Experimentalism v. realism: a facile dichotomy?
Jess Row examines Ben Marcus’ “Why Experimental Fiction Threatens to Destroy Publishing, Jonathan Franzen, and Life as We Know It: A Correction,” and Franzen’s original remarks, and concludes that both arguments suffer from a fatal lack of nuance.
I agree, although I wouldn’t arrive there quite the way Row does. I’m still trying to collect my thoughts — a slow process — and will let you know if I do.
James Wood launches a pro-realism argument, one cornerstone of which rests on the apparently blindingly obvious and incontrovertible fact that the novel’s high water mark came with Balzac and went with Conrad. Disputing this charge, says Wood: “is a little like dismissing as beneath comedy the idea that English poetry reached any kind of pinnacle from Shakespeare to Milton, or that music reached any pinnacle from Beethoven to Mahler.” (Incidentally, I’ve read Wood on Borges and Pynchon, but would be curious to know how he purports to reconcile his appreciation for “the delightful story-writer Donald Barthelme” with the fervent proscriptions of his aesthetic criteria. No disrespect to Barthelme, whose short stories stand among my favorites.)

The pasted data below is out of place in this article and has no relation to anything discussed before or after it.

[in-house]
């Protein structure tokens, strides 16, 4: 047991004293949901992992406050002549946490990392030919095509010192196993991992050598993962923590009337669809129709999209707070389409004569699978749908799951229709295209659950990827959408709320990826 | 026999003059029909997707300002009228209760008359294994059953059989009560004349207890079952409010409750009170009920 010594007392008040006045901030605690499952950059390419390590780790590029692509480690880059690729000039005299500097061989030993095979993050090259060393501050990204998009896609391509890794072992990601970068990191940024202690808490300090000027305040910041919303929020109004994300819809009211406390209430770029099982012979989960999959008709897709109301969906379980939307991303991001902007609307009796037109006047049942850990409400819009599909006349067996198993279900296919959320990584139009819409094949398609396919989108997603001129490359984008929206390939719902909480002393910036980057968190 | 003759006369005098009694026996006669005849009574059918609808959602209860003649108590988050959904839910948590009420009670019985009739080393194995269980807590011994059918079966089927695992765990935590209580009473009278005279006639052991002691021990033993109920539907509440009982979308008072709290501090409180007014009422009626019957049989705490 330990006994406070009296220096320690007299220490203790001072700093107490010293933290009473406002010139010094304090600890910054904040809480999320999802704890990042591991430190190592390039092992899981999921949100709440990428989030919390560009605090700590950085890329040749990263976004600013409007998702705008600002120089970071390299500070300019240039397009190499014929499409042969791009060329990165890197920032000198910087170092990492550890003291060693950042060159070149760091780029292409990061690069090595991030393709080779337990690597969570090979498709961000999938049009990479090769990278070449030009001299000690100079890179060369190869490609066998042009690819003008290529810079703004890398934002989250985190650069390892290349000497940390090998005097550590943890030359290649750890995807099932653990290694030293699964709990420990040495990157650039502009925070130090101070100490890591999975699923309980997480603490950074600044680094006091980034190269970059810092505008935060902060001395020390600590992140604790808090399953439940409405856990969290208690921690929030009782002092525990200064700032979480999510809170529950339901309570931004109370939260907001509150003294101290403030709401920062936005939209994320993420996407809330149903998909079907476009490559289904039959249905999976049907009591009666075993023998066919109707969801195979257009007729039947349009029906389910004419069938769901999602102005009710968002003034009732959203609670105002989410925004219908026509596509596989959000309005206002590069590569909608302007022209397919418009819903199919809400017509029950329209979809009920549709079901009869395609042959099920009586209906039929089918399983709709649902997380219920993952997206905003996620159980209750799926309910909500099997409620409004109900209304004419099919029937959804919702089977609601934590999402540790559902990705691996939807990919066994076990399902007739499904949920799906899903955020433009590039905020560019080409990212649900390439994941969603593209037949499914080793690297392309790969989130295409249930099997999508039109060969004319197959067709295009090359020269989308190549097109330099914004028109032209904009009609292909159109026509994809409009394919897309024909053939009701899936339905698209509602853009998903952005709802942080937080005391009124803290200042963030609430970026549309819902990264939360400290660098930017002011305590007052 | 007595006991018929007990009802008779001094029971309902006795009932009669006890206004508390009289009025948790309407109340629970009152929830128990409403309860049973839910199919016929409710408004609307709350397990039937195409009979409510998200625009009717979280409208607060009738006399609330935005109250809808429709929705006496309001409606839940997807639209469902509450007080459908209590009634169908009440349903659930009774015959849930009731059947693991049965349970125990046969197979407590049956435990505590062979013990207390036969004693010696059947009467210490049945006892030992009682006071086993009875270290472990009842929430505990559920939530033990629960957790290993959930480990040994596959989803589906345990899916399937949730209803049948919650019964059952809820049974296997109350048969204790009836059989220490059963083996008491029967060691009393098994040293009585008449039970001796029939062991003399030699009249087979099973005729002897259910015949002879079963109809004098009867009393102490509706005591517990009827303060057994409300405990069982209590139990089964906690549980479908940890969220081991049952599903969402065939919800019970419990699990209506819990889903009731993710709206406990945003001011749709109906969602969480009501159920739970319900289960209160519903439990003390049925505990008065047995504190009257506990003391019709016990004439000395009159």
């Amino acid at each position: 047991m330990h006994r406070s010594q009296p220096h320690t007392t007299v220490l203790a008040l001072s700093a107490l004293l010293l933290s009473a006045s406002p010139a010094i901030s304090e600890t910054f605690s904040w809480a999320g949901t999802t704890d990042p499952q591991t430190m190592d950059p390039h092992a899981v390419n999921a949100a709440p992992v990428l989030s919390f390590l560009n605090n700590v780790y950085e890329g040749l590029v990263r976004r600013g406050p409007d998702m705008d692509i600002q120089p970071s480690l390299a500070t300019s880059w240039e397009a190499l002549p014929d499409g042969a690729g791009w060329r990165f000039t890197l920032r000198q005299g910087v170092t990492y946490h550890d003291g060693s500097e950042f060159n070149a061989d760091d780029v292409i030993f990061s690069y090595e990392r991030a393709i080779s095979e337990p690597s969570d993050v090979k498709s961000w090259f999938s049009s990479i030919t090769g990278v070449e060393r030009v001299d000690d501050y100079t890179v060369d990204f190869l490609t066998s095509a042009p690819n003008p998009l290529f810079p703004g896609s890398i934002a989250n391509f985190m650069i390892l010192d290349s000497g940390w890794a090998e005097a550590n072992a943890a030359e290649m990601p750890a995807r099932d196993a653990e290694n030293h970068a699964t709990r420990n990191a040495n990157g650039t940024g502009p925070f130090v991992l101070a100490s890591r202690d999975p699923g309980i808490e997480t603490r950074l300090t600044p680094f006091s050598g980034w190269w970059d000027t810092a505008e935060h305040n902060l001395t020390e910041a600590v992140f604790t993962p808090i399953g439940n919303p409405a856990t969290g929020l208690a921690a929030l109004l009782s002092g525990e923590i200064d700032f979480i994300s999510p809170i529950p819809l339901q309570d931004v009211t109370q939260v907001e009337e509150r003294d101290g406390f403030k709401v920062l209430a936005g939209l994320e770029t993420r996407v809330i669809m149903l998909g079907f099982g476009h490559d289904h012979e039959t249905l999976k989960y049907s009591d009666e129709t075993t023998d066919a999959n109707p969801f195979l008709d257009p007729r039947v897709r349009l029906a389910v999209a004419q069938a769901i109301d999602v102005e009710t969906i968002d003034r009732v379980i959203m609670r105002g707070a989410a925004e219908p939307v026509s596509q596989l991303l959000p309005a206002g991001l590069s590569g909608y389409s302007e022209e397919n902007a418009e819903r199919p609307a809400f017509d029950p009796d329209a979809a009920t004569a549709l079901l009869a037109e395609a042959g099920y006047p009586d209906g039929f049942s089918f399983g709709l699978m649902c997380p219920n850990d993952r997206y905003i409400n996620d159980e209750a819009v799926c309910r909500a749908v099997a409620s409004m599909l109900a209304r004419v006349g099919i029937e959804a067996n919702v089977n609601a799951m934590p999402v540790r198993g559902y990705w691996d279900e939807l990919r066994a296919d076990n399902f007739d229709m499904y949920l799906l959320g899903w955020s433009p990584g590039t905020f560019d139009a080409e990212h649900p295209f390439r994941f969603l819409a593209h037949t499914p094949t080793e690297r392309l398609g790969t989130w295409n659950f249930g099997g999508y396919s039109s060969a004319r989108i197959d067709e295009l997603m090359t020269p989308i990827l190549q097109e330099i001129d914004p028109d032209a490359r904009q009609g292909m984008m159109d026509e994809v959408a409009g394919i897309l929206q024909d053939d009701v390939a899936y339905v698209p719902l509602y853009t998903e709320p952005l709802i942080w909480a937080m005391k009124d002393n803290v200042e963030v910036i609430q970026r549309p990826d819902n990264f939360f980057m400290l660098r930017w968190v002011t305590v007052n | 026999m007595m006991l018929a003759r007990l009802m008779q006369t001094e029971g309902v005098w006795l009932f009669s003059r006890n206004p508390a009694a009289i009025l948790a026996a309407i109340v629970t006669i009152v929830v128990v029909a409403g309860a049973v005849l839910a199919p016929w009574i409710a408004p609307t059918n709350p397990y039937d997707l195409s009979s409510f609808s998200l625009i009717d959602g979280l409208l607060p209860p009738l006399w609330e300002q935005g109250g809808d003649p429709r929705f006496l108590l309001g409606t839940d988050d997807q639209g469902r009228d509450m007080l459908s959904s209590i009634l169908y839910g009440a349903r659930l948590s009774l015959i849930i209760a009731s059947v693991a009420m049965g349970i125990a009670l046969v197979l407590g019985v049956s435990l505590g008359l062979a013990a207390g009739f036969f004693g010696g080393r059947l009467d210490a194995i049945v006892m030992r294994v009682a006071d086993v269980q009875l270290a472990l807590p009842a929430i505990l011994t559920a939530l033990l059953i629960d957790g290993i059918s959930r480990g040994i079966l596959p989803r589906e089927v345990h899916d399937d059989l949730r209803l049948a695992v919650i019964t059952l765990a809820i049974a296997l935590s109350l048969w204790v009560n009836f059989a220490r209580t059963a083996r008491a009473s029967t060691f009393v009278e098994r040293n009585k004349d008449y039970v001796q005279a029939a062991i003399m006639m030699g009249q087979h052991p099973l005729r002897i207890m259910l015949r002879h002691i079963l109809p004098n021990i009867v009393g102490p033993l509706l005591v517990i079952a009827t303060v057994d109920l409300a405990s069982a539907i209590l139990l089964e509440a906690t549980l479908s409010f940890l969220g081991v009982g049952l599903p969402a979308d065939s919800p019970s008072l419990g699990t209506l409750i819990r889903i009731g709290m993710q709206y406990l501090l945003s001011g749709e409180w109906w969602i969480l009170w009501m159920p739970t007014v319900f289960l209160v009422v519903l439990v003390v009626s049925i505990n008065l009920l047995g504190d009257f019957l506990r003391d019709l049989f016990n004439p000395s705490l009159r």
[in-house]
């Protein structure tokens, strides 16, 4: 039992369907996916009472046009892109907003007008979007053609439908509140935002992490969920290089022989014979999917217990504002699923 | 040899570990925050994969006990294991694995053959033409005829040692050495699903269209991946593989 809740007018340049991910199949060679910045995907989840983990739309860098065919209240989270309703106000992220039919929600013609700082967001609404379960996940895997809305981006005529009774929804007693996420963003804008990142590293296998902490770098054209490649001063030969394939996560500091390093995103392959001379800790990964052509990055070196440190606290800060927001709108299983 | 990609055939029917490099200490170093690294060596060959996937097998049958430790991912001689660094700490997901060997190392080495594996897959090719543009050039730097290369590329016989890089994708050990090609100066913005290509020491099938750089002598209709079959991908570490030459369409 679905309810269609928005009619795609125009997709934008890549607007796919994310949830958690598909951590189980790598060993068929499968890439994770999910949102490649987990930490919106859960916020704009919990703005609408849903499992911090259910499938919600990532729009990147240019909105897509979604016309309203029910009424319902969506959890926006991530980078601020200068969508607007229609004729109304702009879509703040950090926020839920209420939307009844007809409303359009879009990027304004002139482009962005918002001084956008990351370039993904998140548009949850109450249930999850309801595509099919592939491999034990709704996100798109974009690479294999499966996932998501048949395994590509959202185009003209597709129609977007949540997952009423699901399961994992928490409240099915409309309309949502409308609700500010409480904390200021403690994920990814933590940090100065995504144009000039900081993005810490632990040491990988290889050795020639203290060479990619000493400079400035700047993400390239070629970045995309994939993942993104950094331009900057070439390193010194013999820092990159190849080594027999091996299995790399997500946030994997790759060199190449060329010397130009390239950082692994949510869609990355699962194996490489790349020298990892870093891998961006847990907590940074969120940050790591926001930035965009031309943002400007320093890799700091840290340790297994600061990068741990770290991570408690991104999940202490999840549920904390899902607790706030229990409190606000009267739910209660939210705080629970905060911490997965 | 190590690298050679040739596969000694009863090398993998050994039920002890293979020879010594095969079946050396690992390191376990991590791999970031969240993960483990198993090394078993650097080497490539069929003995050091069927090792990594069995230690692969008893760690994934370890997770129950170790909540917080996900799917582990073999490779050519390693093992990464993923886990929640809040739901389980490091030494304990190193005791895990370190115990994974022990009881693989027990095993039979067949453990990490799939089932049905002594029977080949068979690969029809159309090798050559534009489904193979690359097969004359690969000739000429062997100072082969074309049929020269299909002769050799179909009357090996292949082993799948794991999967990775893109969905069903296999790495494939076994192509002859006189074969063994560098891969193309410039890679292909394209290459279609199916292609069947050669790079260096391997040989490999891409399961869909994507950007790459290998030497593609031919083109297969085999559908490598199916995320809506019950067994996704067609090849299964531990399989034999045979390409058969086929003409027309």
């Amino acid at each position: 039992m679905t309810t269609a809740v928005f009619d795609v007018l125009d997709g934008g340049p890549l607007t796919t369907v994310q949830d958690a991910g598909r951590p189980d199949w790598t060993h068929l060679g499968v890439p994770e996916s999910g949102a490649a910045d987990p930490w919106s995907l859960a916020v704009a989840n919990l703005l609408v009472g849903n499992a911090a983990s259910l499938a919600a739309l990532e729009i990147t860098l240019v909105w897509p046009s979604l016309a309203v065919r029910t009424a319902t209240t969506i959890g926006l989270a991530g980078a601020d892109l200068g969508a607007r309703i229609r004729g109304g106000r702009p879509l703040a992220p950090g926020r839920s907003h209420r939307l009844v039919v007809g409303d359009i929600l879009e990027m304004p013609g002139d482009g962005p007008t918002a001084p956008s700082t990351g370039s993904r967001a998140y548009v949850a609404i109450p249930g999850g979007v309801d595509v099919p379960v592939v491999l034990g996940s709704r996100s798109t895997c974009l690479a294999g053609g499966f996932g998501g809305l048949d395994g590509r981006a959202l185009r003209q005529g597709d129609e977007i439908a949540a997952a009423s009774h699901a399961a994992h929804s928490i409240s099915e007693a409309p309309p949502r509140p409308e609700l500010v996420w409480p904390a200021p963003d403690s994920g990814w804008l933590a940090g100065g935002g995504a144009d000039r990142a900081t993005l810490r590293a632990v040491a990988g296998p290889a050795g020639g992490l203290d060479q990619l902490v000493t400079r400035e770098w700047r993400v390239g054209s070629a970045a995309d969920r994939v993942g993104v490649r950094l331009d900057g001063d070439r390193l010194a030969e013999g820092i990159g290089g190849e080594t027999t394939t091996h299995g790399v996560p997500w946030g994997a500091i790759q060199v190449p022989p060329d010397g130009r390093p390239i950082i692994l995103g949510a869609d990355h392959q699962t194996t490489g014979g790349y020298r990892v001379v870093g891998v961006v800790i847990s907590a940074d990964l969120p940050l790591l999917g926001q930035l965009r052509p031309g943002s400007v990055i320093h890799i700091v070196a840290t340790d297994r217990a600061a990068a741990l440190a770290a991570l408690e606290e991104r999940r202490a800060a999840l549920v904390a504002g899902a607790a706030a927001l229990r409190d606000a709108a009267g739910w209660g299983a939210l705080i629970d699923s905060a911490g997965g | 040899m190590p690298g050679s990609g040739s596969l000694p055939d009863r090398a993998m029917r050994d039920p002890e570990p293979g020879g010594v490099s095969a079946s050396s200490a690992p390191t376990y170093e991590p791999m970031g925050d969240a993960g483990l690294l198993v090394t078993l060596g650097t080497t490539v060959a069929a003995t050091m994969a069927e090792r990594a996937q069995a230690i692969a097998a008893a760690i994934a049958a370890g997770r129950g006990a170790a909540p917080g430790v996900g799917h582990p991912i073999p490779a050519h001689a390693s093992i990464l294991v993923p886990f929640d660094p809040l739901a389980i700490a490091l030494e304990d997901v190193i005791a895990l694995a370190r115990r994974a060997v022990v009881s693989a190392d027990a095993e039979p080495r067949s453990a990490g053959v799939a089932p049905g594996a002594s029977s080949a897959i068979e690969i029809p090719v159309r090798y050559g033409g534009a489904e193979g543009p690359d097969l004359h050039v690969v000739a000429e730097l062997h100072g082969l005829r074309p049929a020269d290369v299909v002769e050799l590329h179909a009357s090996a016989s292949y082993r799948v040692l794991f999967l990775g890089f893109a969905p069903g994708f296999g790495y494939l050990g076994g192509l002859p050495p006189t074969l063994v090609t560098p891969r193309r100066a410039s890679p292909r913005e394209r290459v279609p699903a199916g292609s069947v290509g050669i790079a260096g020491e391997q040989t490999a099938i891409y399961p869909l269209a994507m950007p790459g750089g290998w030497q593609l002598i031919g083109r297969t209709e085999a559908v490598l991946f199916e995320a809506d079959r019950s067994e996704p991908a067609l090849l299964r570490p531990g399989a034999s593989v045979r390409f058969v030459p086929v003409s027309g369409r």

J.M. Coetzee’s Slow Man exposes by categorization- defying example the folly of the realism v. experimentalism dichotomy. As “concerned with the mysteries of creation” as with the struggles of its aging protagonist, the novel is a stunning and very strange achievement that left me ashamed of my initial impatience with it.
Emma Garman provides a condensed version of the Marcus essay.